In 1959, Truman Capote learns of the murder of a Kansas family and decides to write a book about the case. While researching for his novel In Cold Blood, Capote forms a relationship with one of the killers, Perry Smith, who is on death row.
Philip Seymour Hoffman,
Clifton Collins Jr.,
An elderly Margaret Thatcher talks to the imagined presence of her recently deceased husband as she struggles to come to terms with his death while scenes from her past life, from girlhood to British prime minister, intervene.
Richard E. Grant
It's 1964, St. Nicholas in the Bronx. A charismatic priest, Father Flynn, is trying to upend the school's strict customs, which have long been fiercely guarded by Sister Aloysius Beauvier, the iron-gloved Principal who believes in the power of fear-based discipline. The winds of political change are sweeping through the community, and indeed, the school has just accepted its first black student, Donald Miller. But when Sister James, a hopeful innocent, shares with Sister Aloysius her guilt-inducing suspicion that Father Flynn is paying too much personal attention to Donald, Sister Aloysius sets off on a personal crusade to unearth the truth and to expunge Flynn from the school. Now, without a shard of proof besides her moral certainty, Sister Aloysius locks into a battle of wills with Father Flynn which threatens to tear apart the community with irrevocable consequences. Written by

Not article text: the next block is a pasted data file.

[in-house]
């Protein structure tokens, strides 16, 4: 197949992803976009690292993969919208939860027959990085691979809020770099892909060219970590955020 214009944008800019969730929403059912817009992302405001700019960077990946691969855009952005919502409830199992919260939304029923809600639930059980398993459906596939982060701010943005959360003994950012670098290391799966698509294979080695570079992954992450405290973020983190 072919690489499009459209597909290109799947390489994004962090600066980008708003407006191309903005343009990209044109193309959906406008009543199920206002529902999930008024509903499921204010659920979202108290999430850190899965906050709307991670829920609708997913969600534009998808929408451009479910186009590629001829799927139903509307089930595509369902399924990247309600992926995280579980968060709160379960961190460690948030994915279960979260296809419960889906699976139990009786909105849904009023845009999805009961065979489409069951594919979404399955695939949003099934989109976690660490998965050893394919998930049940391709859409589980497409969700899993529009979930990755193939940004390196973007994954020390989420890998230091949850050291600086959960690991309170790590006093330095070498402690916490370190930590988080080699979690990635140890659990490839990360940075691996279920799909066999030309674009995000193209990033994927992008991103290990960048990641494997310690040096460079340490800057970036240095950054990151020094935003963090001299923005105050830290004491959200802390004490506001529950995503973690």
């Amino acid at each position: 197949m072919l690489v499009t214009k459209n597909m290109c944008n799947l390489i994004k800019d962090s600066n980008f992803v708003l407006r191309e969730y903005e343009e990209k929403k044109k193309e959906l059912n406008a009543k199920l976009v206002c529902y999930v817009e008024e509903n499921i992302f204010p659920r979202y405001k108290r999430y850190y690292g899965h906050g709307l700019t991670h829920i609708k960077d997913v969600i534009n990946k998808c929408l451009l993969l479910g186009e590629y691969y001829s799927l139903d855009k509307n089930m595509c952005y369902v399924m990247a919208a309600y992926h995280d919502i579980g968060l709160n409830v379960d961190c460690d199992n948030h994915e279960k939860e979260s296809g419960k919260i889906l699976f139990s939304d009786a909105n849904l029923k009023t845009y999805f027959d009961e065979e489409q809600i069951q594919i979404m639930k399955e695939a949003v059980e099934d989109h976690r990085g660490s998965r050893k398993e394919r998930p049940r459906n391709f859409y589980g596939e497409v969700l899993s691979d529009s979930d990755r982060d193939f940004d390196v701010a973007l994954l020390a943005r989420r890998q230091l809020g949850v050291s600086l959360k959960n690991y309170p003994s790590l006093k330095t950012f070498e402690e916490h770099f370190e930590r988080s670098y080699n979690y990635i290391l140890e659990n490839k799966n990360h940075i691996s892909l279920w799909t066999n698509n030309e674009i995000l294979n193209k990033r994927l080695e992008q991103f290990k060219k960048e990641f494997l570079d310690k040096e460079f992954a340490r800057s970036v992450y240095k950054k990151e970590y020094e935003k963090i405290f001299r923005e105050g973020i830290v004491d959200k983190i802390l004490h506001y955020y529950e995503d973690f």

The Broadway play ran for over a year at the Walter Kerr Theatre, with 525 performances. The original cast was: Cherry Jones (Sister Aloysius), Brían F. O'Byrne (Father Flynn), Heather Goldenhersh (Sister James) and Adriane Lenox (Mrs. Miller). All four were nominated for a Tony award. The play won four Tony awards: Best Play, Best Director (Doug Hughes), Best Actress (Jones), and Best Featured Actress (Lenox). Author John Patrick Shanley wrote both the stage play and the screenplay adaptation. See more »
(at around 25 mins) During the Consecration, Miller, an altar boy, should've raised the bottom of the priest's chasuble while the other altar boy was ringing the bells. See more »
Let me start by saying that I wasn't bored for one second and that it is always fascinating to see great actors chewing the scenery. Meryl Streep is one of my heroes she will always be be here something happened. Her performance is devoid of highs and/or lows. She goes through it in second gear. I had hoped for a performance of the Louise Fletcher as Nurse Ratchet with a pleasant almost benign exterior but a monstrous center and Philip Seymour Hoffman, another great, doesn't project any kind of sexual vibe so the sexual allegations may work on a stage play but not on the screen. The part needed a John Garfield. On top of that, there is something missing on the structure of the story. We're taken through two acts but the third act is missing. I didn't believe in that ending it felt to come out of left field. So yes, I was entertained but dissatisfied.
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